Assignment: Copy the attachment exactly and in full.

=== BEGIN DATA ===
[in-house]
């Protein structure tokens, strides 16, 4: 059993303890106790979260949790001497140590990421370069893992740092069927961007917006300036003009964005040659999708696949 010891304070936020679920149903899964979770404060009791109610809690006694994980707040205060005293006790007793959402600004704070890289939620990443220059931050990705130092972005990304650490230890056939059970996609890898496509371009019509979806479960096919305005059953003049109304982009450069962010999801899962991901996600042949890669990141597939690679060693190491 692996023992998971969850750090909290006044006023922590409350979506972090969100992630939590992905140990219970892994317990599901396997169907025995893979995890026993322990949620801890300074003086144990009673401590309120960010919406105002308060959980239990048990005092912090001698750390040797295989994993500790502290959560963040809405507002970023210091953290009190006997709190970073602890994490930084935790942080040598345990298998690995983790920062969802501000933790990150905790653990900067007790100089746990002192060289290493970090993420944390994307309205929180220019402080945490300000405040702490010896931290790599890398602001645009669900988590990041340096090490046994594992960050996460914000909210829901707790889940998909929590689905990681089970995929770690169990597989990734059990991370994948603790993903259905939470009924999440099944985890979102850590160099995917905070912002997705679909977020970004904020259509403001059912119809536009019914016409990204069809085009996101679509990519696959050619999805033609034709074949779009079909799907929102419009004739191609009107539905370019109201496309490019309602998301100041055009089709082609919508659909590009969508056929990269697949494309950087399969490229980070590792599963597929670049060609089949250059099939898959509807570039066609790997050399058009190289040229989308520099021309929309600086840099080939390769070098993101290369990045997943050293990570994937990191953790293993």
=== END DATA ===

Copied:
[in-house]
């Protein structure tokens, strides 16, 4: 059993303890106790979260949790001497140590990421370069893992740092069927961007917006300036003009964005040659999708696949 010891304070936020679920149903899964979770404060009791109610809690006694994980707040205060005293006790007793959402600004704070890289939620990443220059931050990705130092972005990304650490230890056939059970996609890898496509371009019509979806479960096919305005059953003049109304982009450069962010999801899962991901996600042949890669990141597939690679060693190491 692996023992998971969850750090909290006044006023922590409350979506972090969100992630939590992905140990219970892994317990599901396997169907025995893979995890026993322990949620801890300074003086144990009673401590309120960010919406105002308060959980239990048990005092912090001698750390040797295989994993500790502290959560963040809405507002970023210091953290009190006997709190970073602890994490930084935790942080040598345990298998690995983790920062969802501000933790990150905790653990900067007790100089746990002192060289290493970090993420944390994307309205929180220019402080945490300000405040702490010896931290790599890398602001645009669900988590990041340096090490046994594992960050996460914000909210829901707790889940998909929590689905990681089970995929770690169990597989990734059990991370994948603790993903259905939470009924999440099944985890979102850590160099995917905070912002997705679909977020970004904020259509403001059912119809536009019914016409990204069809085009996101679509990519696959050619999805033609034709074949779009079909799907929102419009004739191609009107539905370019109201496309490019309602998301100041055009089709082609919508659909590009969508056929990269697949494309950087399969490229980070590792599963597929670049060609089949250059099939898959509807570039066609790997050399058009190289040229989308520099021309929309600086840099080939390769070098993101290369990045997943050293990570994937990191953790293993």